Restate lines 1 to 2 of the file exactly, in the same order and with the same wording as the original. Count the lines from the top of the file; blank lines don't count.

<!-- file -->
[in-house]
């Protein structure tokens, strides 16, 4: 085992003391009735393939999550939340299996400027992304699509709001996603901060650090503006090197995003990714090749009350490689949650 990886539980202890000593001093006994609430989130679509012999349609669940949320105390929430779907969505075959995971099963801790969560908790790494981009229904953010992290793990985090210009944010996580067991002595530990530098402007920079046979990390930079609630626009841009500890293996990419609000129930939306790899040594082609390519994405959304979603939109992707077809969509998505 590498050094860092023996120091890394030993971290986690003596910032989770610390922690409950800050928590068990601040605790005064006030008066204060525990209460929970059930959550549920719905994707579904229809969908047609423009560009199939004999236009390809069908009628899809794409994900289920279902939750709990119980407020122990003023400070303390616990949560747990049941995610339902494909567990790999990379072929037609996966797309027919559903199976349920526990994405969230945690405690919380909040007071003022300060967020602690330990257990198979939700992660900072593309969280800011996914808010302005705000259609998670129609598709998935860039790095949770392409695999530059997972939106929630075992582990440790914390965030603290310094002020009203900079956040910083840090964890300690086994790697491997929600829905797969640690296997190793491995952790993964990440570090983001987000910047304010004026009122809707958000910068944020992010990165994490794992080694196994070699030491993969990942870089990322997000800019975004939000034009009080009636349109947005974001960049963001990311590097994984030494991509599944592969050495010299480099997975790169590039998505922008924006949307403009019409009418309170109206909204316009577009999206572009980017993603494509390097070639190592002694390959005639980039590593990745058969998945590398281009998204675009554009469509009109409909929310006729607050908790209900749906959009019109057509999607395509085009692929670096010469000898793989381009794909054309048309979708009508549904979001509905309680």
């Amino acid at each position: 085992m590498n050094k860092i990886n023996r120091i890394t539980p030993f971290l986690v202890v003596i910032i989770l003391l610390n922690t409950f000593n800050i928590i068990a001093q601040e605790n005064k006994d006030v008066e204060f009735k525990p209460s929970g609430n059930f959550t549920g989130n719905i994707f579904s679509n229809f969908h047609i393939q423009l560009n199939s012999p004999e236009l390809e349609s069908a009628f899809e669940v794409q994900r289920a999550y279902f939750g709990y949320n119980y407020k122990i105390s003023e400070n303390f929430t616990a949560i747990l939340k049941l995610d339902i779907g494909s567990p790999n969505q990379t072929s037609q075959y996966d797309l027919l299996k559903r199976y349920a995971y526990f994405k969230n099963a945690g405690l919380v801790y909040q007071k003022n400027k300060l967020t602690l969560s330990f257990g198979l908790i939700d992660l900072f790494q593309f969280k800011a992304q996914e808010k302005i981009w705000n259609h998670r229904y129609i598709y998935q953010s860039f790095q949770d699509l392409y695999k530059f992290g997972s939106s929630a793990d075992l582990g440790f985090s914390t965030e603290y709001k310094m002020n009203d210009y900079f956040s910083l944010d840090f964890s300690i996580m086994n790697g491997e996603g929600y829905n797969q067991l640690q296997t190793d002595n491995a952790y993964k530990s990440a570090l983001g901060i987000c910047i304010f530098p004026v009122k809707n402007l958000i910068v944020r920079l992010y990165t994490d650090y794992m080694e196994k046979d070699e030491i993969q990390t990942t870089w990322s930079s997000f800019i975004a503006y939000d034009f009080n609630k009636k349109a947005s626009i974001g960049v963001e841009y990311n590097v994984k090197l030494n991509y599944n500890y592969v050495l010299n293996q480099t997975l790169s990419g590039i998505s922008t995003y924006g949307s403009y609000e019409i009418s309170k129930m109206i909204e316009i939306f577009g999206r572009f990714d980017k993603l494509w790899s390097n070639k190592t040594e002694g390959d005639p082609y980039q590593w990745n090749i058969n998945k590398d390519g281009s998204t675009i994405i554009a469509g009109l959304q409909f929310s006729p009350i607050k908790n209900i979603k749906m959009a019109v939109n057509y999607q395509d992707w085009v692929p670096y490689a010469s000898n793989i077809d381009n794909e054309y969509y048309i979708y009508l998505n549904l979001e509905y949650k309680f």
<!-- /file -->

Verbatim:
[in-house]
């Protein structure tokens, strides 16, 4: 085992003391009735393939999550939340299996400027992304699509709001996603901060650090503006090197995003990714090749009350490689949650 990886539980202890000593001093006994609430989130679509012999349609669940949320105390929430779907969505075959995971099963801790969560908790790494981009229904953010992290793990985090210009944010996580067991002595530990530098402007920079046979990390930079609630626009841009500890293996990419609000129930939306790899040594082609390519994405959304979603939109992707077809969509998505 590498050094860092023996120091890394030993971290986690003596910032989770610390922690409950800050928590068990601040605790005064006030008066204060525990209460929970059930959550549920719905994707579904229809969908047609423009560009199939004999236009390809069908009628899809794409994900289920279902939750709990119980407020122990003023400070303390616990949560747990049941995610339902494909567990790999990379072929037609996966797309027919559903199976349920526990994405969230945690405690919380909040007071003022300060967020602690330990257990198979939700992660900072593309969280800011996914808010302005705000259609998670129609598709998935860039790095949770392409695999530059997972939106929630075992582990440790914390965030603290310094002020009203900079956040910083840090964890300690086994790697491997929600829905797969640690296997190793491995952790993964990440570090983001987000910047304010004026009122809707958000910068944020992010990165994490794992080694196994070699030491993969990942870089990322997000800019975004939000034009009080009636349109947005974001960049963001990311590097994984030494991509599944592969050495010299480099997975790169590039998505922008924006949307403009019409009418309170109206909204316009577009999206572009980017993603494509390097070639190592002694390959005639980039590593990745058969998945590398281009998204675009554009469509009109409909929310006729607050908790209900749906959009019109057509999607395509085009692929670096010469000898793989381009794909054309048309979708009508549904979001509905309680």